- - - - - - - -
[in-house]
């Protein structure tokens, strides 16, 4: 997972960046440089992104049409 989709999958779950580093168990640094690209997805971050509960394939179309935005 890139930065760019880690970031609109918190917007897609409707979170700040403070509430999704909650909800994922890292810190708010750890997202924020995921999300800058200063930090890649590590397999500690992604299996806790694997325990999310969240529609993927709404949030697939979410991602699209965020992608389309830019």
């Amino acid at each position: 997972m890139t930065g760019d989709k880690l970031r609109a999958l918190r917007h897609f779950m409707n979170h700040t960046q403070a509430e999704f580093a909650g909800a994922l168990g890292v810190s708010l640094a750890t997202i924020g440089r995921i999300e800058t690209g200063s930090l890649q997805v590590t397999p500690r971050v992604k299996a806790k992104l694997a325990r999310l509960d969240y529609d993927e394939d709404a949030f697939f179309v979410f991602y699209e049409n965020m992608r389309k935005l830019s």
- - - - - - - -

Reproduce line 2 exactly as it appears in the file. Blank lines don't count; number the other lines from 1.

């Protein structure tokens, strides 16, 4: 997972960046440089992104049409 989709999958779950580093168990640094690209997805971050509960394939179309935005 890139930065760019880690970031609109918190917007897609409707979170700040403070509430999704909650909800994922890292810190708010750890997202924020995921999300800058200063930090890649590590397999500690992604299996806790694997325990999310969240529609993927709404949030697939979410991602699209965020992608389309830019």